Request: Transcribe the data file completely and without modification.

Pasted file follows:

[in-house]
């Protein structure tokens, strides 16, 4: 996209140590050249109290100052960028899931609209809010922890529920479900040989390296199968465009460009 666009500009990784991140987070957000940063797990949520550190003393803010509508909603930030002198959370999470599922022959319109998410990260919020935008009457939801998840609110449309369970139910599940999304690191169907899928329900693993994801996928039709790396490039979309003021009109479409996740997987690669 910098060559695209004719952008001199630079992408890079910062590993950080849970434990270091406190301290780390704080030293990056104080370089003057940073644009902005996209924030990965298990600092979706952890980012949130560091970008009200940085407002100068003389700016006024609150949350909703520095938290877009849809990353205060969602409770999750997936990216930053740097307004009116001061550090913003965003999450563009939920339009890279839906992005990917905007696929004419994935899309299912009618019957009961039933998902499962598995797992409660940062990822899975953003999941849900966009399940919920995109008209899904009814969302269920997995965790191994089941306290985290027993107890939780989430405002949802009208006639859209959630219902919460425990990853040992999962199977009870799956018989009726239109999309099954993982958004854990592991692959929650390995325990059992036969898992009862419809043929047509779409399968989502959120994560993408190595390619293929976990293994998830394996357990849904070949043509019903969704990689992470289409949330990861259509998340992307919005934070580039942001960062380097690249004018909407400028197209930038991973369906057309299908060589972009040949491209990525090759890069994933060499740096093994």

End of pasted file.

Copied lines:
[in-house]
């Protein structure tokens, strides 16, 4: 996209140590050249109290100052960028899931609209809010922890529920479900040989390296199968465009460009 666009500009990784991140987070957000940063797990949520550190003393803010509508909603930030002198959370999470599922022959319109998410990260919020935008009457939801998840609110449309369970139910599940999304690191169907899928329900693993994801996928039709790396490039979309003021009109479409996740997987690669 910098060559695209004719952008001199630079992408890079910062590993950080849970434990270091406190301290780390704080030293990056104080370089003057940073644009902005996209924030990965298990600092979706952890980012949130560091970008009200940085407002100068003389700016006024609150949350909703520095938290877009849809990353205060969602409770999750997936990216930053740097307004009116001061550090913003965003999450563009939920339009890279839906992005990917905007696929004419994935899309299912009618019957009961039933998902499962598995797992409660940062990822899975953003999941849900966009399940919920995109008209899904009814969302269920997995965790191994089941306290985290027993107890939780989430405002949802009208006639859209959630219902919460425990990853040992999962199977009870799956018989009726239109999309099954993982958004854990592991692959929650390995325990059992036969898992009862419809043929047509779409399968989502959120994560993408190595390619293929976990293994998830394996357990849904070949043509019903969704990689992470289409949330990861259509998340992307919005934070580039942001960062380097690249004018909407400028197209930038991973369906057309299908060589972009040949491209990525090759890069994933060499740096093994």